• Introduction of coding in the younger grades
  • Computer security and hacking
  • Importance of learning certain languages to be competitive at post-secondary schools
  • Bring Your Own Devices and all that goes with it.  i.e. being savvy enough to take control of your devices, connecting to networks that aren’t yours
  • Computer applications permeating all subject areas with varying levels of success
  • The rise of cloud and web computing and the drop in importance of locally installed applications
  • The rise in importance of robots and the programming of them
  • The rise of the “Internet of Things” and how it will impact everyone
  • An interest in getting serious about “Computational Thinking”
  • The list goes on and on

Back to the original graph.

Is the Curriculum document and the courses that it describes meeting the needs of a contemporary school?

In my opinion, the document still does.  The Technology Curriculum document and the Business Studies document complement these courses with the Computer Technology courses.  But the reality is that a student can avoid all of this good stuff if they so desire.

We hear lip service about preparing students for the 21st century, even today in the year 2107.  Is it time to step up and make this area of study compulsory?  Consider that whole group of students that the C courses could potentially reach.

This writer thinks so.  Let’s get our act together, make at least some of this relevant and compulsory, and graduate students who do have a certified level of computer literacy, understanding, and control.


Finally, an interesting add-on to the discussion and a new learning on my part.  Stephen Hurley and I had talked about Grant’s images on the radio show and I had speculated on the source of the data used for creation.  The answers came via Twitter.

Job skills


One of the very best courses for secondary school students in Ontario is Guidance and Career Education.  

School districts have accumulated many resources to help teachers and students in this discipline.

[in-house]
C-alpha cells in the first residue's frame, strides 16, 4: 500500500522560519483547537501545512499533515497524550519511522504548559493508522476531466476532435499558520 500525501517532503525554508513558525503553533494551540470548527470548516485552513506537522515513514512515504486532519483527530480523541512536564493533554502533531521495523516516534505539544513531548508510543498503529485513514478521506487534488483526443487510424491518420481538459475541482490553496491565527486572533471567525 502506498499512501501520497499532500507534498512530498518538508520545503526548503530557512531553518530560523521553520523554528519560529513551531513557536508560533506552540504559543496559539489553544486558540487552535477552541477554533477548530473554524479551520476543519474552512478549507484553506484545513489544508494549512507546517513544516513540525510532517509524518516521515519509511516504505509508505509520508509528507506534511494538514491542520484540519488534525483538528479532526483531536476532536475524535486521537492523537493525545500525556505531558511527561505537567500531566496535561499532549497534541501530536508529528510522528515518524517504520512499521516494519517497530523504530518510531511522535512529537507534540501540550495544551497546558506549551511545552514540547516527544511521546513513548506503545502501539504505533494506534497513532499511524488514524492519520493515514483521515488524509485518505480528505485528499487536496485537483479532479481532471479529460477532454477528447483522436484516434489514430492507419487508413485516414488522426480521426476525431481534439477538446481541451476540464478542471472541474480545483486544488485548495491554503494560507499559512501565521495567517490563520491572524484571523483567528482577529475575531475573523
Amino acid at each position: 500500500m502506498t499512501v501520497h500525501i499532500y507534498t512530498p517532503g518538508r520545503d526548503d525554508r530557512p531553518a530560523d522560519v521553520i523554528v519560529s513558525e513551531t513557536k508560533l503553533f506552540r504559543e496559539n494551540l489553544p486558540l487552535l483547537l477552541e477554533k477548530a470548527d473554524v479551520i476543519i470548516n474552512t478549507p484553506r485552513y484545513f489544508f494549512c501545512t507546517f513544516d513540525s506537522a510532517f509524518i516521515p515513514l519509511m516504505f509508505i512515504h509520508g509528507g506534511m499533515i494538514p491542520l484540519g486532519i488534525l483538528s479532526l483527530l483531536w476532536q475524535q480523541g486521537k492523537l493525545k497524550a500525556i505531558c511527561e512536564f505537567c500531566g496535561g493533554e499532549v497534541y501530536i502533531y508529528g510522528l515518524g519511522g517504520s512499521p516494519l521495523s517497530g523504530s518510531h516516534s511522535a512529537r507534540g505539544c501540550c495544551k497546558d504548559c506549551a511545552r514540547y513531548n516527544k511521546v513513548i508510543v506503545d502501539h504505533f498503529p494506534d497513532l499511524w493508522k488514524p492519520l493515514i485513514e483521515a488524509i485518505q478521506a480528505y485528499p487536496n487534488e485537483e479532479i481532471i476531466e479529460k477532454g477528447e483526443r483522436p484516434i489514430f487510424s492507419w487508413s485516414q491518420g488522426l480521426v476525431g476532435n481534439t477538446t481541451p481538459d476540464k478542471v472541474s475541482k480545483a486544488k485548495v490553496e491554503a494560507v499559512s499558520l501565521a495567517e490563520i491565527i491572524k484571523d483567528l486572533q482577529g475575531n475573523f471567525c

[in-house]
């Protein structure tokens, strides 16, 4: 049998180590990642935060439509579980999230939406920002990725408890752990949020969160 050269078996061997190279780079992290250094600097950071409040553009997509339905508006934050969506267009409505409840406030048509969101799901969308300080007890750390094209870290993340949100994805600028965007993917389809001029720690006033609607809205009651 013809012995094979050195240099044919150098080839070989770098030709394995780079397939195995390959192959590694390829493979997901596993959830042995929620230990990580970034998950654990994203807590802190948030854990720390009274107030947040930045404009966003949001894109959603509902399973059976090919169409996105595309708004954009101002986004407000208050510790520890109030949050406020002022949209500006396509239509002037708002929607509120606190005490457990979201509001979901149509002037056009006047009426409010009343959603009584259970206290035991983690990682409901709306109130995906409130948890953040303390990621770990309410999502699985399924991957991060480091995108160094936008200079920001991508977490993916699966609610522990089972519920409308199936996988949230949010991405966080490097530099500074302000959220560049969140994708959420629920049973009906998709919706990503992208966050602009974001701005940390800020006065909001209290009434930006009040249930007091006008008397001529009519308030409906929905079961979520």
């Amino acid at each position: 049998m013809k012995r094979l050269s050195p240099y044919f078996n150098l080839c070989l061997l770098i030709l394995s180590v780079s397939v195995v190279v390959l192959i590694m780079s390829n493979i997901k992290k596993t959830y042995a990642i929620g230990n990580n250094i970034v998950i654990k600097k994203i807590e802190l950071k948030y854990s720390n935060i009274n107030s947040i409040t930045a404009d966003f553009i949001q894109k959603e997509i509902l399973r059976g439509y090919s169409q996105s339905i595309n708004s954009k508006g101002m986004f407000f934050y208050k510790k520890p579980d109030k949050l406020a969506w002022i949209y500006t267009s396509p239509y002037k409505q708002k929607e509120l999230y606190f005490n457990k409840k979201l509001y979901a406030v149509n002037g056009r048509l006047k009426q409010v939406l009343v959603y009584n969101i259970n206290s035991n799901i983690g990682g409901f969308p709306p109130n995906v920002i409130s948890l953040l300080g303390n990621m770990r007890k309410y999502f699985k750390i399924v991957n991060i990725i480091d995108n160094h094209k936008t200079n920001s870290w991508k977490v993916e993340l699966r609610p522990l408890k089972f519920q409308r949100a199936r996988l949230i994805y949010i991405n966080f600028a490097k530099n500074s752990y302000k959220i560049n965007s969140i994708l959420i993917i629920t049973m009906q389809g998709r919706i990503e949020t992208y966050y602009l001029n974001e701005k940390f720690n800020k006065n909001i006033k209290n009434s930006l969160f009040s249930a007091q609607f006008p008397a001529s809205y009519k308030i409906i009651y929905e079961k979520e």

To that list, and an idea, I would add “Skills Listed by Job“.  I know that, in my education, the skills needed to direct my studies and skill development were largely based upon myths and educated guesses.  Perhaps my skill set would have been valuable for something else?  At this point, I’ll never know.

But, check out yourself.  Chances are, if you’re reading this blog, you’re an educator or IT Professional.  Both have defined lists of skills available from this website.   To ease the process, I’ll provide a couple of links.

Those aren’t small lists!

How did you do?  Do you have a new appreciation for your job?  Are you paid enough and have received enough respect?  

I kept wandering around the site, exploring new options.  It was an interesting exercise.

Certainly, the size of the collection was impressive and I could see it being helpful in class.  Then, it hit me, this would make a great starting point for a classroom activity.  After a few looks around, there were particular skills that seemed to pop up frequently.

How about this for an activity? 

  • Open and share a spreadsheet document with the students
  • Divide up the jobs and have the students research the recommended skills per job
  • In the spreadsheet, list the skills and start tallying the number of times that each skill appears

When you’re done, it’s time to do a little reflection on the data that was created.  I know that I would move to a graph to chart the results.  Or maybe identify and graph the Top 10 Skills.

Could you then identify the elusive “Skills for the 21st Century”?  Are skills unique to a certain profession?  Or, are there good choices that everyone should be focused on for success?